The Beautiful Daisy Look-Alike That Wards Off Annoying Insects

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The Beautiful Daisy Look-Alike That Wards Off Annoying Insects

If insects are taking over your garden, feverfew can be a natural solution. Although the science world is still trying to piece together the full picture, there is enough evidence to suggest that feverfew has natural insect-repelling properties. In a 2010 study published in Industrial Crops and Products, researchers tested feverfew against the African cotton leafworm, a notorious pest. The findings were intriguing; the plant’s ability to fend off insects was closely linked to its terpenoid content. Terpenoids are fascinating compounds responsible for the aromatic qualities of many plants. These compounds are also known for their biological activities, including acting as natural insect repellents. The study went a step further, discovering that certain feverfew extracts, particularly those obtained using CO2 and modified with acetone, were more effective in deterring pests than using the plant’s essential oil alone.

In 2021, a study published in the Bulletin of Entomological Research shed more light on feverfew’s potential. This time, the focus was on the Colorado potato beetle, a pest known for resisting chemical insecticides. The findings showed that feverfew’s essential oils were particularly effective, showing more potency against the larvae than the adult beetles. So, why not give feverfew a try? Beyond its pest-deterring capabilities, it’s a plant that can add a touch of charm to any garden. Its blend of beauty and functionality might just turn your garden into a pest-free oasis.

Exploring the charm of feverfew in your garden

feverfew flowers in garden

Nick Pecker/Shutterstock

Feverfew, scientifically known as Tanacetum parthenium, is a modest yet captivating perennial hailing from the Balkan Peninsula and Western Asia. Now, don’t let its delicate appearance fool you. Feverfew is a hardy plant. It can withstand various weather conditions, making it a reliable choice for gardeners. Its ability to flourish without needing too much attention is a bonus, especially if you don’t want countless hours to spend on upkeep. This plant, reaching about a meter in height, emerges from July to October, flaunting daisy-like flowers that can turn any garden corner into a picturesque spot. As for its aroma, it’s strong and somewhat bitter, which adds another layer of character to your garden, setting it apart from the usual floral fragrances. It is this fragrance that makes it the perfect plant to ward off insects.

To effectively utilize feverfew as a natural insect deterrent, you should strategically place it in areas where you spend a lot of time outdoors or where insects are a particular nuisance. Ideal spots include around patios, decks, and along walkways. Planting feverfew near windows or doors can also be beneficial, as the scent helps deter insects from entering your home. Moreover, incorporating feverfew into your garden beds or borders alongside other plants can provide a protective barrier, reducing the likelihood of pests attacking your other plants. Its presence can be particularly helpful in vegetable gardens or near fruit-bearing plants, where insects often pose a significant problem.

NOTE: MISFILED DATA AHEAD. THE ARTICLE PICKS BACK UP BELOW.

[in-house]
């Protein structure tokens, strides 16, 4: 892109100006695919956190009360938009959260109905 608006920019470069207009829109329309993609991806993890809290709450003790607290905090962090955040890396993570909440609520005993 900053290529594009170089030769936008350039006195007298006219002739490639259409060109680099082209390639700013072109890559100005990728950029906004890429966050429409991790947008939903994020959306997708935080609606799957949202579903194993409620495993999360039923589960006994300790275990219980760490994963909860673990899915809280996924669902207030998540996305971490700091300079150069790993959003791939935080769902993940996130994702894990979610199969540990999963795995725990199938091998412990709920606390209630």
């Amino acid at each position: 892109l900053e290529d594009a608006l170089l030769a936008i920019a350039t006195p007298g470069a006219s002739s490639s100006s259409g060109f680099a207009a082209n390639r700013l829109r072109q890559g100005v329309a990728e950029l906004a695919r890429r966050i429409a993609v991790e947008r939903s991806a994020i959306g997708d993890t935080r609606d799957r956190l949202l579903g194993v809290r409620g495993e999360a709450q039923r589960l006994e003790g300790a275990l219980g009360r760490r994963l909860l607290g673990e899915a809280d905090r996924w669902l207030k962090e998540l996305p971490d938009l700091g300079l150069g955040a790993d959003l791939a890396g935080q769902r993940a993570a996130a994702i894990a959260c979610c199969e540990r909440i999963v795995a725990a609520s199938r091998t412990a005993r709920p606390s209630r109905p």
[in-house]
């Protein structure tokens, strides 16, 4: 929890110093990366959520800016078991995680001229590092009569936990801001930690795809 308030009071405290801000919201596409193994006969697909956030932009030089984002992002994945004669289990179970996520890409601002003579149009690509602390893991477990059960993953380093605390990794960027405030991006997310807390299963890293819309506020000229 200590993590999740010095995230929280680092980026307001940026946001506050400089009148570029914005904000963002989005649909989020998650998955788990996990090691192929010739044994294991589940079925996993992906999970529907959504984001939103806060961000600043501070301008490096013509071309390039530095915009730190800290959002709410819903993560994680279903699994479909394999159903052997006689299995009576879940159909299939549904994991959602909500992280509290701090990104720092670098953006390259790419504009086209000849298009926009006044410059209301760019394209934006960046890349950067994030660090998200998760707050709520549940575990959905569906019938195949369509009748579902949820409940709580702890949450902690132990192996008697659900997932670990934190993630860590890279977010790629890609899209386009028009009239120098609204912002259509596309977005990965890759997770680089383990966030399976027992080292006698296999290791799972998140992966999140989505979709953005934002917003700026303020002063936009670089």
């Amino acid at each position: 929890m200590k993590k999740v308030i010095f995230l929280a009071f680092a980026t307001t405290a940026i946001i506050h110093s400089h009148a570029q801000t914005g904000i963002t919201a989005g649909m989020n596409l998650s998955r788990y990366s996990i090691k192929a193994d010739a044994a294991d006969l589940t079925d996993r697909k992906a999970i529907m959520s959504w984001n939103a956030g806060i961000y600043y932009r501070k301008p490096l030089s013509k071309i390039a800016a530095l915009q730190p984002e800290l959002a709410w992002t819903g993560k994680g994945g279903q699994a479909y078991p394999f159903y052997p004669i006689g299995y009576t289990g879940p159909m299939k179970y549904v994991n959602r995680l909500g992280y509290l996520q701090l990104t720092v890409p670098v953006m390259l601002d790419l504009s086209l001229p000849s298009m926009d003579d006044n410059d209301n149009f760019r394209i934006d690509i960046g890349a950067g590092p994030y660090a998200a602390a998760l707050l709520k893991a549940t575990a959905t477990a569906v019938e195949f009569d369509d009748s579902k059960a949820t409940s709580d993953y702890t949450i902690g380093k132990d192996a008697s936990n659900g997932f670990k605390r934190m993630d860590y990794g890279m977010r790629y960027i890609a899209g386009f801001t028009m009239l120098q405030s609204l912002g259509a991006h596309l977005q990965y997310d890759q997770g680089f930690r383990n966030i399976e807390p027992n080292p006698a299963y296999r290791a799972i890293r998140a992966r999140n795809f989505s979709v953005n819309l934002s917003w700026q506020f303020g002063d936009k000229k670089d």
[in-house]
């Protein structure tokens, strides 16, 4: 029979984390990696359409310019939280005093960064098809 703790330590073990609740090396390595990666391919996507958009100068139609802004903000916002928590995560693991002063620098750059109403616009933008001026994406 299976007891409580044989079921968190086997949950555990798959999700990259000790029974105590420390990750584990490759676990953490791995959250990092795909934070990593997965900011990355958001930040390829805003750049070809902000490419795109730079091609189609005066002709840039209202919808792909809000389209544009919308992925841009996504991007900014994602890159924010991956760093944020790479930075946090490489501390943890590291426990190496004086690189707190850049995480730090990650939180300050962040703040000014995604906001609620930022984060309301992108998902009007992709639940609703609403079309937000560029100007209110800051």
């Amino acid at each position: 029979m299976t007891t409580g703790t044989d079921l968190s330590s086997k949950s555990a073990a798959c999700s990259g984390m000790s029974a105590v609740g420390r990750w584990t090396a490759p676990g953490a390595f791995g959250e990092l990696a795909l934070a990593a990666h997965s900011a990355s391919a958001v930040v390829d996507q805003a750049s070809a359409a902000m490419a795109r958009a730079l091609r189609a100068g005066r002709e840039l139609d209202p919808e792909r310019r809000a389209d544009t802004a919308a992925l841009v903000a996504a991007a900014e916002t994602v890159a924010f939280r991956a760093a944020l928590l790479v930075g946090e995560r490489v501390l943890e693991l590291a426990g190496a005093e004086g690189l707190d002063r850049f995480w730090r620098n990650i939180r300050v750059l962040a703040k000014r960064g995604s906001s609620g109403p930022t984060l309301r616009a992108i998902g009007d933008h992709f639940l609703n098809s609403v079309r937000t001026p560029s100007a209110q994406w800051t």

Growing feverfew: tips for a thriving plant

person sowing seeds

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When planting the seeds, timing is key: aim to plant them before the last frost date in your area, around a couple of weeks prior. This is perfect for giving your feverfew a head start before the outdoor growing season kicks in. Once the seeds sprout, you’ll know you’re on the right track, but keep in mind that it’ll take around two weeks for the seeds to start germinating. Also, feverfew loves a slightly acidic pH of around 6.0 to 6.7 and does better in well-drained soil. And when it comes to light, the plant isn’t too fussy. Full sun or partial shade — either work.

Now, if you live in a cooler climate, here’s some good news. Feverfew really knows how to handle the cold. Officially, it’s best for zone five, but you’ll be surprised to hear that it can tough it out in zone four as well. And if you’re in zone three, add a mulch cover for the winter, and your feverfew should be just fine. Watering is pretty straightforward, too. Keep the soil moist, especially in the early days. Aim to water your plant every two days in the early days to help your plant settle in and start growing strong. During its first year, it’s also wise to nip those budding flowers off to encourage the plant to focus more on leaf growth. But try not to take off more than a third of the plant at once.

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Dr Heidi Parkes

By Dr Heidi Parkes

Senior Information Extension Officer QLD Dept of Agriculture & Fisheries.